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Module descriptions

7AAN2011 Ethics


Credit value: 20
Module tutor: Dr Maria Alvarez


  • Summative assessment: one two-hour exam (100%)
  • Formative assessment: two 1,500–2,000-word essays


  • Summative assessment: one two-hour exam (100%)
  • Formative assessment: two 1,500–2,000-word essays

Students are reassessed in the failed elements of assessment and by the same methods as the first attempt.

Teaching pattern: one one-hour weekly lecture and one one-hour weekly seminar over ten weeks.
Additional information: none
Pre-requisites: none
Sample syllabus: 7AAN2011 module syllabus 2016-17.

The course has two parts The first part will focus on theories about the relationship between moral judgements, reasons and motivation. The second part will cover contemporary views about the nature of, and grounds for, moral responsibility.

Further information

Module Aims

To examine a number of core areas of ethics, with the aim of fostering a deeper understanding of key questions, texts, and theories.

Learning Outcomes

Through the study of this module, students will acquire:

  • An advanced understanding of the central claims, arguments, problems and solutions to be found in contemporary discussions of these topics.
  • In addition, the module will help students to develop their abilities to interpret, synthesise and criticise complex texts and positions;
  • Present and critically assess ideas in a clear and rigorous way;
  • Undertake, with appropriate guidance, independent work, including identifying and using appropriate resources.
Past syllabi

7AAN2011 module syllabus 2012-13 (pdf)
7AAN2011 module syllabus 2013-14 (pdf)
7AAN2011 module syllabus 2014-15 (pdf)
7AAN2011 module syllabus 2015-16 (pdf)

Please note that module syllabus and topics covered may vary from year to year.

More detailed information on the current year’s module (including the syllabus for that year) can be accessed on KEATS by all students and staff. 

Core reading

Boyd, Richard, 2006, ‘How to Be a Moral Realist’ in Foundations of Ethics: An Anthology, ch. 13. Russ shafer-Landau and Terence Cuneo (eds), Blackwell.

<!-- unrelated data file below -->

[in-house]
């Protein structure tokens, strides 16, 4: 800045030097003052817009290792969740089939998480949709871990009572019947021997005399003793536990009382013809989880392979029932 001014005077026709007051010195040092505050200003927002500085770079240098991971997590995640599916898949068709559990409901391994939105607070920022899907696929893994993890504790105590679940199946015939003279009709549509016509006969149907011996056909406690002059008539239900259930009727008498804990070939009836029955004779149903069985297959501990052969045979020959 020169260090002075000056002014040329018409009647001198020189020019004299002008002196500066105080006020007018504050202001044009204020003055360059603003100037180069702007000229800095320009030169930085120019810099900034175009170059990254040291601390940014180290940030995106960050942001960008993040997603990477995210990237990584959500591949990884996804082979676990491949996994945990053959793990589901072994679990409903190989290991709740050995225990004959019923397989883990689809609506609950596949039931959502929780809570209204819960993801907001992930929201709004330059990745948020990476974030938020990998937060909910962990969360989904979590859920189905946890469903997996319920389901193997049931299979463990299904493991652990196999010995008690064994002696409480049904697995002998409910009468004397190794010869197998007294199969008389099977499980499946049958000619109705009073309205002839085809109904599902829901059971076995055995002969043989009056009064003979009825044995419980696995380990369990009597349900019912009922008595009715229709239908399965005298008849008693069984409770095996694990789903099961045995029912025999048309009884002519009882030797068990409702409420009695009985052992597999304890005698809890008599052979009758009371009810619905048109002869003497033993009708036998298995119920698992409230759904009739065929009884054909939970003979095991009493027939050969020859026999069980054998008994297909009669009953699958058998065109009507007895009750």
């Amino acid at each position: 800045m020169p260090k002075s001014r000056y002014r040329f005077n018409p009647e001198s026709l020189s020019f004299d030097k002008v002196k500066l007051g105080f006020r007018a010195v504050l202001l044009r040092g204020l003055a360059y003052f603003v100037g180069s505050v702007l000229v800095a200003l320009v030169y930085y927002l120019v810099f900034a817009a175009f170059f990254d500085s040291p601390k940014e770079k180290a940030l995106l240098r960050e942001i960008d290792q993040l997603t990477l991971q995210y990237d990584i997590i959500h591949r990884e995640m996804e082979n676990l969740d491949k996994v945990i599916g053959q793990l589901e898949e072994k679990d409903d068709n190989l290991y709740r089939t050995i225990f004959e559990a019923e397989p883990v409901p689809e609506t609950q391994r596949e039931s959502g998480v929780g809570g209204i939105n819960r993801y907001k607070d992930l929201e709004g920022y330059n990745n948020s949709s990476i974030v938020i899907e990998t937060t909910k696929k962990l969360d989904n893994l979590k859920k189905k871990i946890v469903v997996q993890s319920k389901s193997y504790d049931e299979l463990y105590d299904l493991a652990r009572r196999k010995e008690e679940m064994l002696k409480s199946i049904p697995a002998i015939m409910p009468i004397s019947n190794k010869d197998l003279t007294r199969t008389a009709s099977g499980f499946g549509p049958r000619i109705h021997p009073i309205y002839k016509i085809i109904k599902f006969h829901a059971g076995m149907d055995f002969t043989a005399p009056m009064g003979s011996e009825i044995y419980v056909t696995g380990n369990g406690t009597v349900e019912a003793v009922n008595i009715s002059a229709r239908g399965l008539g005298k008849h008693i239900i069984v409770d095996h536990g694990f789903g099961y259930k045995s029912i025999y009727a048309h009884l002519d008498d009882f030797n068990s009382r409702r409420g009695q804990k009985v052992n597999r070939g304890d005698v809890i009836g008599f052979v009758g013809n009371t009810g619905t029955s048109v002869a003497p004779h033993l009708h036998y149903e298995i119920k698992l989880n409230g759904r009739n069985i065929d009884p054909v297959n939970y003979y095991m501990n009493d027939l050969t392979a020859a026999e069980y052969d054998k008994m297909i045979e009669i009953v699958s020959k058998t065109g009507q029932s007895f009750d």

Frankfurt, Harry. 1969 ‘Alternate Possibilities and Moral Responsibility’, The Journal of Philosophy , Vol. 66, No. 23, pp. 829-839. 

Frankfurt, Harry. 1971. ‘Freedom of the Will and the Concept of a Person’ The Journal of Philosophy , Vol. 68, No. 1, pp. 5-20. 

Nagel, E., 1979, ‘Moral Luck’ in his Mortal Questions, CUP, ch.3.

Shafer-Landau, Russ. 2000. ‘A Defense of Motivational Externalism’, Philosophical Studies, 97,pp. 267-291.

Smith, M., 1987, ‘The Humean Theory of Motivation’, Mind: 36–61.

Stevenson, Charles. 1937. ‘The Emotive Meaning of Ethical Terms’, Mind 46, pp. 14-31.

Strawson, Peter.   2008 ‘Freedom and Resentment’, in his Freedom and Resentment and Other Essays, Routledge, pp. 1-28.

Wallace, R.J., 2006, ‘Moral Motivation’, in J. Dreier (ed.), Contemporary Debates in Moral Theory, Malden, MA: Blackwell, 182–196.

Williams, B., 1981, “Internal and External Reasons”, in Moral Luck, Cambridge: Cambridge University Press.

Williams, B., ‘Moral Luck’ in his Moral Luck, 1981 (CUP), ch.2. 

The modules run in each academic year are subject to change in line with staff availability and student demand so there is no guarantee every module will run. Module descriptions and information may vary depending between years.

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